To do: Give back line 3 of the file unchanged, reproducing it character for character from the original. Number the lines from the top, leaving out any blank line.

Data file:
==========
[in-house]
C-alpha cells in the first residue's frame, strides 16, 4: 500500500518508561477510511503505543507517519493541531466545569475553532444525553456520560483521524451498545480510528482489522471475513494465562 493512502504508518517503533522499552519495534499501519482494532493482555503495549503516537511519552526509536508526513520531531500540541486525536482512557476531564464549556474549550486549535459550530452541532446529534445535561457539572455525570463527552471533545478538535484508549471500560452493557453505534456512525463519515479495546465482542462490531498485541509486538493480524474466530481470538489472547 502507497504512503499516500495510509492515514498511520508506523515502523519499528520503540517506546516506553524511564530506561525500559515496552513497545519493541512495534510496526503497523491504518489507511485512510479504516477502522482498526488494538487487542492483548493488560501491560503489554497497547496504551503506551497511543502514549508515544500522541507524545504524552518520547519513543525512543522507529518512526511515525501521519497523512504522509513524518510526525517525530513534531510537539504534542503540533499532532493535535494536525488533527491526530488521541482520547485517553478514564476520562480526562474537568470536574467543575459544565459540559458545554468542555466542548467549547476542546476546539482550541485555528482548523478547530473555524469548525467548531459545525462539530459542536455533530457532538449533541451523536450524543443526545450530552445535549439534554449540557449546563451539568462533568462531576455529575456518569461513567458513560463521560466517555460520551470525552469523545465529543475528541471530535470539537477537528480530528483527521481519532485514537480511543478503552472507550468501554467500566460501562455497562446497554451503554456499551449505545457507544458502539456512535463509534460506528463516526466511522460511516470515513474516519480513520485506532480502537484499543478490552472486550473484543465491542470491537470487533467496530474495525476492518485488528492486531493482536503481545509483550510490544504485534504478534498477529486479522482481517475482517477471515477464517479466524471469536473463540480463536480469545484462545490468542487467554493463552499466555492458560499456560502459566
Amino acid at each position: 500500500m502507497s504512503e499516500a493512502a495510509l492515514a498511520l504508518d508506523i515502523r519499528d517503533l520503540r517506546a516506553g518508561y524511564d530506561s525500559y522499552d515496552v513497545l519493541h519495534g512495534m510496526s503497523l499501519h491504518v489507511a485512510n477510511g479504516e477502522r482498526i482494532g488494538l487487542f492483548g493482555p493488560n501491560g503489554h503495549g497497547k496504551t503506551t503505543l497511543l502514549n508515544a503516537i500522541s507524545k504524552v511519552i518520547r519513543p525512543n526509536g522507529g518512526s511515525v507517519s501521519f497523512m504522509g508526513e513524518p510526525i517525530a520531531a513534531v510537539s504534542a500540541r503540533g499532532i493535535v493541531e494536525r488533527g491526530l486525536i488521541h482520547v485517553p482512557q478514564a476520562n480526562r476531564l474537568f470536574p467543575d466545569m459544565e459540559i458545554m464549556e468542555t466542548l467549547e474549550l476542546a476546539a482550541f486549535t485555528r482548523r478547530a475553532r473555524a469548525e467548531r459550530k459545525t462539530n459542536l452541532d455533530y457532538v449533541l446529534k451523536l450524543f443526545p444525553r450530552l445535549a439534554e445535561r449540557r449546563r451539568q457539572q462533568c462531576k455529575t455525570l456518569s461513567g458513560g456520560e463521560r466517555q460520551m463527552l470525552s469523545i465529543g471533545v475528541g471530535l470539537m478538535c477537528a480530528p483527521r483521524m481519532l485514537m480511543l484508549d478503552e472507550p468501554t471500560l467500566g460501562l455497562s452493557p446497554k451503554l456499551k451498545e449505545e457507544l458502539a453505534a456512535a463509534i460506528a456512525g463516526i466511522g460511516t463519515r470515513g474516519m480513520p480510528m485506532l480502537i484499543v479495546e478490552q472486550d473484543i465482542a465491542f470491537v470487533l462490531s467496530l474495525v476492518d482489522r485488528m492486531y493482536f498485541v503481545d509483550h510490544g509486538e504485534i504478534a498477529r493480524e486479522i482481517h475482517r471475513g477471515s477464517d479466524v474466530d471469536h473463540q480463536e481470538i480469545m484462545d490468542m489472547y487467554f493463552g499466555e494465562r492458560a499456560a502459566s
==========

Amino acid at each position: 500500500m502507497s504512503e499516500a493512502a495510509l492515514a498511520l504508518d508506523i515502523r519499528d517503533l520503540r517506546a516506553g518508561y524511564d530506561s525500559y522499552d515496552v513497545l519493541h519495534g512495534m510496526s503497523l499501519h491504518v489507511a485512510n477510511g479504516e477502522r482498526i482494532g488494538l487487542f492483548g493482555p493488560n501491560g503489554h503495549g497497547k496504551t503506551t503505543l497511543l502514549n508515544a503516537i500522541s507524545k504524552v511519552i518520547r519513543p525512543n526509536g522507529g518512526s511515525v507517519s501521519f497523512m504522509g508526513e513524518p510526525i517525530a520531531a513534531v510537539s504534542a500540541r503540533g499532532i493535535v493541531e494536525r488533527g491526530l486525536i488521541h482520547v485517553p482512557q478514564a476520562n480526562r476531564l474537568f470536574p467543575d466545569m459544565e459540559i458545554m464549556e468542555t466542548l467549547e474549550l476542546a476546539a482550541f486549535t485555528r482548523r478547530a475553532r473555524a469548525e467548531r459550530k459545525t462539530n459542536l452541532d455533530y457532538v449533541l446529534k451523536l450524543f443526545p444525553r450530552l445535549a439534554e445535561r449540557r449546563r451539568q457539572q462533568c462531576k455529575t455525570l456518569s461513567g458513560g456520560e463521560r466517555q460520551m463527552l470525552s469523545i465529543g471533545v475528541g471530535l470539537m478538535c477537528a480530528p483527521r483521524m481519532l485514537m480511543l484508549d478503552e472507550p468501554t471500560l467500566g460501562l455497562s452493557p446497554k451503554l456499551k451498545e449505545e457507544l458502539a453505534a456512535a463509534i460506528a456512525g463516526i466511522g460511516t463519515r470515513g474516519m480513520p480510528m485506532l480502537i484499543v479495546e478490552q472486550d473484543i465482542a465491542f470491537v470487533l462490531s467496530l474495525v476492518d482489522r485488528m492486531y493482536f498485541v503481545d509483550h510490544g509486538e504485534i504478534a498477529r493480524e486479522i482481517h475482517r471475513g477471515s477464517d479466524v474466530d471469536h473463540q480463536e481470538i480469545m484462545d490468542m489472547y487467554f493463552g499466555e494465562r492458560a499456560a502459566s